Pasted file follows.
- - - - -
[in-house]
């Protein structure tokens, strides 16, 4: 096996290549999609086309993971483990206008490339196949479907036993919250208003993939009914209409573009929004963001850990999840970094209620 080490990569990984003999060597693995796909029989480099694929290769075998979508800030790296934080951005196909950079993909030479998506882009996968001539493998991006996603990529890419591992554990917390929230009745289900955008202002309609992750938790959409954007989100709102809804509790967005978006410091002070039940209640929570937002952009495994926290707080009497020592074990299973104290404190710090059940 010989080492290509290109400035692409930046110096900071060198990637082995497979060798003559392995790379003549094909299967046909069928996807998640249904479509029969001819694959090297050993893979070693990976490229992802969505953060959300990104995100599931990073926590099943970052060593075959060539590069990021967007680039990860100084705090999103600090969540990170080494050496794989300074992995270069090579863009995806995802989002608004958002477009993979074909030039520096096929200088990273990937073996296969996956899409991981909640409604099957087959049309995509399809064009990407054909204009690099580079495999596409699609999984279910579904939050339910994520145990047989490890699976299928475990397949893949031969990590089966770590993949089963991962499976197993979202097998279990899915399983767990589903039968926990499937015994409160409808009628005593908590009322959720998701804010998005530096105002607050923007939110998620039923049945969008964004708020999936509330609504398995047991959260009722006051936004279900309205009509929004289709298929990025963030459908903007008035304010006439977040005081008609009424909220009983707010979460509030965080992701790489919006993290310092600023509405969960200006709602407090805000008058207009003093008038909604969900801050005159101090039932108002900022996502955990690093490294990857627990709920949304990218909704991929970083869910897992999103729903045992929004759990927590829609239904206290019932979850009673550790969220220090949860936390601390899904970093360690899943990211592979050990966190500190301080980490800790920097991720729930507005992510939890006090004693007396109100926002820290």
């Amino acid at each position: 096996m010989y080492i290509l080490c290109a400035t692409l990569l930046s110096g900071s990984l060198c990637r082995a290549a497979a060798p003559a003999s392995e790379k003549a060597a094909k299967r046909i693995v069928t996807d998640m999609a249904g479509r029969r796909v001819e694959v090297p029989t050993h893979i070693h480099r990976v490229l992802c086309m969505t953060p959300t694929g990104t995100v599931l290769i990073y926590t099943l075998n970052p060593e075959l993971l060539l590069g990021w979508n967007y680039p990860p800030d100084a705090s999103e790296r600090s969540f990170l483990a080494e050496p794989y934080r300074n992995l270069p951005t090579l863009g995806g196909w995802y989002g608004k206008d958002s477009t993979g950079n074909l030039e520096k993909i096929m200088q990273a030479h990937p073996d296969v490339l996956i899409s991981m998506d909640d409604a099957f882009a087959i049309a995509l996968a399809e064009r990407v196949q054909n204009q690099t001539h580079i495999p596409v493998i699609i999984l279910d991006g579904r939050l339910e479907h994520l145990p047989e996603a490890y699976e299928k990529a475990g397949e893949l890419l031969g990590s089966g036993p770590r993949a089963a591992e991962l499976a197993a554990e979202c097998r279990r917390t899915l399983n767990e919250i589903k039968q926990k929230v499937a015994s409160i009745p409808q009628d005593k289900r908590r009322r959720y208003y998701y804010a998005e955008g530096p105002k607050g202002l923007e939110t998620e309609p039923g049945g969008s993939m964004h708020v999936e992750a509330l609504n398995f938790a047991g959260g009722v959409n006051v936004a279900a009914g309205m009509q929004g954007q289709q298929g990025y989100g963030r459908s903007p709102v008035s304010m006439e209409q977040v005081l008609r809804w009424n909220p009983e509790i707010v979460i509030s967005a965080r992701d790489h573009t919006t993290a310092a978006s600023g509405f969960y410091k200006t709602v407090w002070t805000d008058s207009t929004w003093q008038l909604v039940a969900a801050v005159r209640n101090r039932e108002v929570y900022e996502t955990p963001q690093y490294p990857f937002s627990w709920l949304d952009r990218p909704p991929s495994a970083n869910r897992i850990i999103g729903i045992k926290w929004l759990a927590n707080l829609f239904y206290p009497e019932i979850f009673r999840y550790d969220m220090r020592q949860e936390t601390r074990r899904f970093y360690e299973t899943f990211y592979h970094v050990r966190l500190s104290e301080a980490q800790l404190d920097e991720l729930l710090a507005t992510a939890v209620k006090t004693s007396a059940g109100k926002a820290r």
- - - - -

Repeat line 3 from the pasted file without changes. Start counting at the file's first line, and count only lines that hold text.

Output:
């Amino acid at each position: 096996m010989y080492i290509l080490c290109a400035t692409l990569l930046s110096g900071s990984l060198c990637r082995a290549a497979a060798p003559a003999s392995e790379k003549a060597a094909k299967r046909i693995v069928t996807d998640m999609a249904g479509r029969r796909v001819e694959v090297p029989t050993h893979i070693h480099r990976v490229l992802c086309m969505t953060p959300t694929g990104t995100v599931l290769i990073y926590t099943l075998n970052p060593e075959l993971l060539l590069g990021w979508n967007y680039p990860p800030d100084a705090s999103e790296r600090s969540f990170l483990a080494e050496p794989y934080r300074n992995l270069p951005t090579l863009g995806g196909w995802y989002g608004k206008d958002s477009t993979g950079n074909l030039e520096k993909i096929m200088q990273a030479h990937p073996d296969v490339l996956i899409s991981m998506d909640d409604a099957f882009a087959i049309a995509l996968a399809e064009r990407v196949q054909n204009q690099t001539h580079i495999p596409v493998i699609i999984l279910d991006g579904r939050l339910e479907h994520l145990p047989e996603a490890y699976e299928k990529a475990g397949e893949l890419l031969g990590s089966g036993p770590r993949a089963a591992e991962l499976a197993a554990e979202c097998r279990r917390t899915l399983n767990e919250i589903k039968q926990k929230v499937a015994s409160i009745p409808q009628d005593k289900r908590r009322r959720y208003y998701y804010a998005e955008g530096p105002k607050g202002l923007e939110t998620e309609p039923g049945g969008s993939m964004h708020v999936e992750a509330l609504n398995f938790a047991g959260g009722v959409n006051v936004a279900a009914g309205m009509q929004g954007q289709q298929g990025y989100g963030r459908s903007p709102v008035s304010m006439e209409q977040v005081l008609r809804w009424n909220p009983e509790i707010v979460i509030s967005a965080r992701d790489h573009t919006t993290a310092a978006s600023g509405f969960y410091k200006t709602v407090w002070t805000d008058s207009t929004w003093q008038l909604v039940a969900a801050v005159r209640n101090r039932e108002v929570y900022e996502t955990p963001q690093y490294p990857f937002s627990w709920l949304d952009r990218p909704p991929s495994a970083n869910r897992i850990i999103g729903i045992k926290w929004l759990a927590n707080l829609f239904y206290p009497e019932i979850f009673r999840y550790d969220m220090r020592q949860e936390t601390r074990r899904f970093y360690e299973t899943f990211y592979h970094v050990r966190l500190s104290e301080a980490q800790l404190d920097e991720l729930l710090a507005t992510a939890v209620k006090t004693s007396a059940g109100k926002a820290r």